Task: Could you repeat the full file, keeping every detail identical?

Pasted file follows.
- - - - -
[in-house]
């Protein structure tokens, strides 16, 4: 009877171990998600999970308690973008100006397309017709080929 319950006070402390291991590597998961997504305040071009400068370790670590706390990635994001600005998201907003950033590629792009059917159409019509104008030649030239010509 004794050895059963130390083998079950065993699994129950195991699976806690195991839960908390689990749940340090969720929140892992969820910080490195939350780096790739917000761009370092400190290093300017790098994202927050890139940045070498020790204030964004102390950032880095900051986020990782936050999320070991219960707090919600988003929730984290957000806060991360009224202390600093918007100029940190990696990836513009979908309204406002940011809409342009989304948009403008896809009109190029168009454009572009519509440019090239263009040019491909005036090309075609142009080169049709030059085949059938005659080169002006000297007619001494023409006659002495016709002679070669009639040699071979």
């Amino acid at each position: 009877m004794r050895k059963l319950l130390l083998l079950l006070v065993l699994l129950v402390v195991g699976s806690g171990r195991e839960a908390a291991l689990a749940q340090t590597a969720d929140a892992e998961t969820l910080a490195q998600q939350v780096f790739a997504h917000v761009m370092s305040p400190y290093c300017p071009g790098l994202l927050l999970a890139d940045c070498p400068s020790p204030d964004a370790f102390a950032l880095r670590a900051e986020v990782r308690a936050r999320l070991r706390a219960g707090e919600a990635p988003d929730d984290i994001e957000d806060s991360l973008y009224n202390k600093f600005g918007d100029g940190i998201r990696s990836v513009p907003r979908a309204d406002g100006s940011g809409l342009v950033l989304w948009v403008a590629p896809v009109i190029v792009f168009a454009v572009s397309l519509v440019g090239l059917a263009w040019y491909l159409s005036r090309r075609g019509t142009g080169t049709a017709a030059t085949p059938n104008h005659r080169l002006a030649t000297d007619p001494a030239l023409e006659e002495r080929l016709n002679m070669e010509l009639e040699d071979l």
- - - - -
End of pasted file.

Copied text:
[in-house]
């Protein structure tokens, strides 16, 4: 009877171990998600999970308690973008100006397309017709080929 319950006070402390291991590597998961997504305040071009400068370790670590706390990635994001600005998201907003950033590629792009059917159409019509104008030649030239010509 004794050895059963130390083998079950065993699994129950195991699976806690195991839960908390689990749940340090969720929140892992969820910080490195939350780096790739917000761009370092400190290093300017790098994202927050890139940045070498020790204030964004102390950032880095900051986020990782936050999320070991219960707090919600988003929730984290957000806060991360009224202390600093918007100029940190990696990836513009979908309204406002940011809409342009989304948009403008896809009109190029168009454009572009519509440019090239263009040019491909005036090309075609142009080169049709030059085949059938005659080169002006000297007619001494023409006659002495016709002679070669009639040699071979």
């Amino acid at each position: 009877m004794r050895k059963l319950l130390l083998l079950l006070v065993l699994l129950v402390v195991g699976s806690g171990r195991e839960a908390a291991l689990a749940q340090t590597a969720d929140a892992e998961t969820l910080a490195q998600q939350v780096f790739a997504h917000v761009m370092s305040p400190y290093c300017p071009g790098l994202l927050l999970a890139d940045c070498p400068s020790p204030d964004a370790f102390a950032l880095r670590a900051e986020v990782r308690a936050r999320l070991r706390a219960g707090e919600a990635p988003d929730d984290i994001e957000d806060s991360l973008y009224n202390k600093f600005g918007d100029g940190i998201r990696s990836v513009p907003r979908a309204d406002g100006s940011g809409l342009v950033l989304w948009v403008a590629p896809v009109i190029v792009f168009a454009v572009s397309l519509v440019g090239l059917a263009w040019y491909l159409s005036r090309r075609g019509t142009g080169t049709a017709a030059t085949p059938n104008h005659r080169l002006a030649t000297d007619p001494a030239l023409e006659e002495r080929l016709n002679m070669e010509l009639e040699d071979l």